Steve Rowley used to wonder why women would always ask for the used coffee grounds from his Melbourne, Australia, coffee shops. After doing a little digging, he discovered that the customers were turning the discarded waste into beauty scrubs.
Realizing he could transform the trash into a trendy product, Rowley partnered with Alex Boffa and content agency Willow & Blake founders Erika Geraerts, Bree Johnson, and Jess Hatzis in March 2013 to found Frank. The skin care line— which focuses on caffeinated products with natural ingredients—said it pulled in $4 million Australian dollars ($3 million) in revenue during its first year, and more than tripled that number to AU$14 million in year two. It's projected at AU$33 million this year.
And, they made it all possible without having a brick-and-mortar store. That's right: Frank only sells its products online. The company claims it sells a scrub every 40 seconds on its website.
"There's plenty of opportunities out there in the market now that let people be able to set up a global business online," Rowley said. "It's about looking at things a little bit differently for myself and the Frank team."
Part of Frank's success is due to using the upcycling waste story and emphasis on natural ingredients as a part of its marketing. It's one of a number of companies that are highlighting their environmentally friendly stances or sustainable practices in their campaigns to connect with younger consumers.
General Motors has 122 zero waste facilities where 97 percent of the trash is recycled or reused, which generates $1 billion a year according to Forbes. Wal-Mart is working toward its energy supply being 100 percent sustainable (it's currently at 32 percent). Brazilian Wal-Marts that have opted into this green program save about 11.5 percent on their energy bills.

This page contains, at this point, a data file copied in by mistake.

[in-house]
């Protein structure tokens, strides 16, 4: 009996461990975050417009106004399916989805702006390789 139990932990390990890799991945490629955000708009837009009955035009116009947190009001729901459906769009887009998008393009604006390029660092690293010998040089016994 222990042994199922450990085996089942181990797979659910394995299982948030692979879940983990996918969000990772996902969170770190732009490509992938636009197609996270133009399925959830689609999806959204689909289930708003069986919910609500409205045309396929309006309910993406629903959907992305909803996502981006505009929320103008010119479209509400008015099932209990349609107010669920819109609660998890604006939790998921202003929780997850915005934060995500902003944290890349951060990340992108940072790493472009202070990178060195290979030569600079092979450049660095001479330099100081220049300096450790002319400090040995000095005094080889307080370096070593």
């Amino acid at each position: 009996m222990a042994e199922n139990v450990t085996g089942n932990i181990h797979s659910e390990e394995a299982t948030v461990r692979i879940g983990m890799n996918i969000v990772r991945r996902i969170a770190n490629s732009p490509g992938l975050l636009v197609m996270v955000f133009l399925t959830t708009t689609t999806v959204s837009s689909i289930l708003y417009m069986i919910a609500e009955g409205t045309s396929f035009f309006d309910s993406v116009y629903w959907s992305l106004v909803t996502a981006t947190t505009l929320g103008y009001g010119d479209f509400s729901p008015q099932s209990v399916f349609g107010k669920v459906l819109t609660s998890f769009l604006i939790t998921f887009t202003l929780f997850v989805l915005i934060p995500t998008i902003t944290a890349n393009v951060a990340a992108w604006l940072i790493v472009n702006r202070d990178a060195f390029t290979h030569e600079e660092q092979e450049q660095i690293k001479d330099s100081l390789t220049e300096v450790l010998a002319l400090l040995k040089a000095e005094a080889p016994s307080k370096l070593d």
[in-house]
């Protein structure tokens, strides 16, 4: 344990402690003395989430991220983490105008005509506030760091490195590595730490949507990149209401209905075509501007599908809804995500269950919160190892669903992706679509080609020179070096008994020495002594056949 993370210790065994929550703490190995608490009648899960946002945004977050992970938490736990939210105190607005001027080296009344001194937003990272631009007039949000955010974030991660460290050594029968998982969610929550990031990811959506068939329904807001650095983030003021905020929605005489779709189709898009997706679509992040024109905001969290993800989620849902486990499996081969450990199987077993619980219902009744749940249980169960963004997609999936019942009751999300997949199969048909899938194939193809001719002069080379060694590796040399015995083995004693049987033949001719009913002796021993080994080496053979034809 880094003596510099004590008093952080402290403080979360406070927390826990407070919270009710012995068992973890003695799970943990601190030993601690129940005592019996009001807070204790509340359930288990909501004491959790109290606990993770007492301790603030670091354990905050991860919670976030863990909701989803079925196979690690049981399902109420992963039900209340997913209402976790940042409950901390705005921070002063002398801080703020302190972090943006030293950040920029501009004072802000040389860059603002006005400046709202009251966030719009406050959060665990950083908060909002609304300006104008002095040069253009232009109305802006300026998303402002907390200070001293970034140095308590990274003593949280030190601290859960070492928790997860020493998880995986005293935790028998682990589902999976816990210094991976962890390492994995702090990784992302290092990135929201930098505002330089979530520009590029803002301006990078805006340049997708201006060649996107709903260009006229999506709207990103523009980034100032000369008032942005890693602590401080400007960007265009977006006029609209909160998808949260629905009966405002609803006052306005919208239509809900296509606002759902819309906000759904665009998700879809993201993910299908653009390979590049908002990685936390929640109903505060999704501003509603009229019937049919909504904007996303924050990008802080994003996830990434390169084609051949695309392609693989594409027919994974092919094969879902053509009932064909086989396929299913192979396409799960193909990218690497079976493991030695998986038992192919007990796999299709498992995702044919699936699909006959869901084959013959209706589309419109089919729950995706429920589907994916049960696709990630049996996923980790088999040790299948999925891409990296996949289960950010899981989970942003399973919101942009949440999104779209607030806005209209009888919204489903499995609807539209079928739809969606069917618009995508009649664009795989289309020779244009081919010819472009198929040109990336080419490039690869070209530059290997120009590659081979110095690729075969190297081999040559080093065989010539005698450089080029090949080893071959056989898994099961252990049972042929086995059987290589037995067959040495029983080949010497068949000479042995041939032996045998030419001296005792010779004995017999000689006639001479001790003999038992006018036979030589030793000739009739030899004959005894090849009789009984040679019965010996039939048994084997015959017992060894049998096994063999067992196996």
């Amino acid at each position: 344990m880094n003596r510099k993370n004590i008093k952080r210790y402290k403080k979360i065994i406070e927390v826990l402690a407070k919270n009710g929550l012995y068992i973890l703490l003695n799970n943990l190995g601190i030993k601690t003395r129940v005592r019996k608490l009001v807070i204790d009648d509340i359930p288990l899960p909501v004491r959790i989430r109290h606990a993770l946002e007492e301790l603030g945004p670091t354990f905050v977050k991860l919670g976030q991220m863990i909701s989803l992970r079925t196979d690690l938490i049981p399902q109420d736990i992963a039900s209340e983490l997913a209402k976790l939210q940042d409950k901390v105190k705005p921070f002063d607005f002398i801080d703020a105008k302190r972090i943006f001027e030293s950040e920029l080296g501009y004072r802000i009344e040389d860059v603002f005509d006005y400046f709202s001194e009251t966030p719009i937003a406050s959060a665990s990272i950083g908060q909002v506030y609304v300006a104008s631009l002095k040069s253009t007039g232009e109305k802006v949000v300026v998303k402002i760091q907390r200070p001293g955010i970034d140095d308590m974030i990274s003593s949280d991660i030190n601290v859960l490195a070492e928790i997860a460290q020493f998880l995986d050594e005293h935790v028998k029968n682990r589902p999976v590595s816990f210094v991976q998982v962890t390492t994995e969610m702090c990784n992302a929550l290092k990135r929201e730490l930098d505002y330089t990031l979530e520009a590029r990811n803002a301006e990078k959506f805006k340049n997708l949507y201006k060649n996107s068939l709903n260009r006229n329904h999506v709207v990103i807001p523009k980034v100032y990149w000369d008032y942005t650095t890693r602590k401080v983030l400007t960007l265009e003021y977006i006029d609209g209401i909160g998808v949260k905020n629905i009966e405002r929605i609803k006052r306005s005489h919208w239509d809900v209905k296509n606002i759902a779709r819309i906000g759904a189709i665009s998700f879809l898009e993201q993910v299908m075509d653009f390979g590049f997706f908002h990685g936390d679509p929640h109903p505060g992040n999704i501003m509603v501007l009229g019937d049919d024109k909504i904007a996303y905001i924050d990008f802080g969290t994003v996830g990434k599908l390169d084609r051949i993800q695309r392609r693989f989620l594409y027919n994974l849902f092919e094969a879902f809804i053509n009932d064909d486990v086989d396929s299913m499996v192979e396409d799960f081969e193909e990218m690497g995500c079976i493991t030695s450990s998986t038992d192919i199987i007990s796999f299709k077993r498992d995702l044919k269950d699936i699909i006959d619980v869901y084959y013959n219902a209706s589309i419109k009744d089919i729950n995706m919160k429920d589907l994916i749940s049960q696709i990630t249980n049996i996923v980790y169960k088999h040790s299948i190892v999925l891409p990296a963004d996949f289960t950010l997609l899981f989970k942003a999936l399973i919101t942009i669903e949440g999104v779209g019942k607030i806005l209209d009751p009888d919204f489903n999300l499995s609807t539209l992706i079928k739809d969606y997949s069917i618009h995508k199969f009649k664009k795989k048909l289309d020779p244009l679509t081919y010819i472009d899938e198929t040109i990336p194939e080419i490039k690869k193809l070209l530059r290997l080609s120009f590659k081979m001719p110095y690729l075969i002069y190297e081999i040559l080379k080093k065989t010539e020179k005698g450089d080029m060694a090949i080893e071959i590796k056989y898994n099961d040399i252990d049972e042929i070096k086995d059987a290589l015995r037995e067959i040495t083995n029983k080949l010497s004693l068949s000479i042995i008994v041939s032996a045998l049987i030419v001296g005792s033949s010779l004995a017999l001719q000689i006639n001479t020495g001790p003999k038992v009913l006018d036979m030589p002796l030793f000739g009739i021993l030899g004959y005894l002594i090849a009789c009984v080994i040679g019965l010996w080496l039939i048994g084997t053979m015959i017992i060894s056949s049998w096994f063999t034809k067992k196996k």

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One-third of millennials consider themselves to be environmentalists, according to the Pew Research Center. A survey by online publication Elite Daily and consulting firm Millennial Branding showed 75 percent of the young people they talked to said it was "either fairly or very important that a company gives back to society instead of just making a profit."
"Customers are no longer as interested in the technical differentials in their product," Thread International CEO Ian Rosenberger said. "Back in the 1990s, it was about how waterproof an item is. Now, what they really want to know is where it comes from? What is the story of this good? If we can't communicate that to people, then they don't believe [the product is] trustworthy."
Pittsburgh-based Thread International created fabric out of trash as a response to the dirty practices of the textile industry. Instead of creating its own products, it supplies its cloth to other brands. Rosenberger said the company is producing for several multinational brands in the outdoor apparel and gear sector, as well as the lifestyle apparel and accessories fields for the upcoming 2016 and 2017 collections. During its last round of investment in June 2015, it raised $2.78 million, bringing its total to $3.75 million.